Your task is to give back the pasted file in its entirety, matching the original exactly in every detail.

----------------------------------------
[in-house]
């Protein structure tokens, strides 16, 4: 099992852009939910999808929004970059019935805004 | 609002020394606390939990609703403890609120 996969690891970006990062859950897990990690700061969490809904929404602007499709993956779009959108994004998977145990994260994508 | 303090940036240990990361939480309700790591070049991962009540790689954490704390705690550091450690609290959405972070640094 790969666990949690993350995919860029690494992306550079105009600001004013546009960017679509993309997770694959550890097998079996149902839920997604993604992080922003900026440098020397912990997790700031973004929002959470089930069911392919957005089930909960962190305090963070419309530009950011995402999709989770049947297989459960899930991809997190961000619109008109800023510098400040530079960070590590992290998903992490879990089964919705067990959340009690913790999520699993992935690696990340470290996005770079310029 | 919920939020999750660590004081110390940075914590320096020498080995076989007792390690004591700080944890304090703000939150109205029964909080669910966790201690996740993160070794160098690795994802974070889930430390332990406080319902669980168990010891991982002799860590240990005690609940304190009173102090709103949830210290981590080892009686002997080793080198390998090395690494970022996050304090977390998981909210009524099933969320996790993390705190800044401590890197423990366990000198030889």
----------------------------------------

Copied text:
[in-house]
């Protein structure tokens, strides 16, 4: 099992852009939910999808929004970059019935805004 | 609002020394606390939990609703403890609120 996969690891970006990062859950897990990690700061969490809904929404602007499709993956779009959108994004998977145990994260994508 | 303090940036240990990361939480309700790591070049991962009540790689954490704390705690550091450690609290959405972070640094 790969666990949690993350995919860029690494992306550079105009600001004013546009960017679509993309997770694959550890097998079996149902839920997604993604992080922003900026440098020397912990997790700031973004929002959470089930069911392919957005089930909960962190305090963070419309530009950011995402999709989770049947297989459960899930991809997190961000619109008109800023510098400040530079960070590590992290998903992490879990089964919705067990959340009690913790999520699993992935690696990340470290996005770079310029 | 919920939020999750660590004081110390940075914590320096020498080995076989007792390690004591700080944890304090703000939150109205029964909080669910966790201690996740993160070794160098690795994802974070889930430390332990406080319902669980168990010891991982002799860590240990005690609940304190009173102090709103949830210290981590080892009686002997080793080198390998090395690494970022996050304090977390998981909210009524099933969320996790993390705190800044401590890197423990366990000198030889």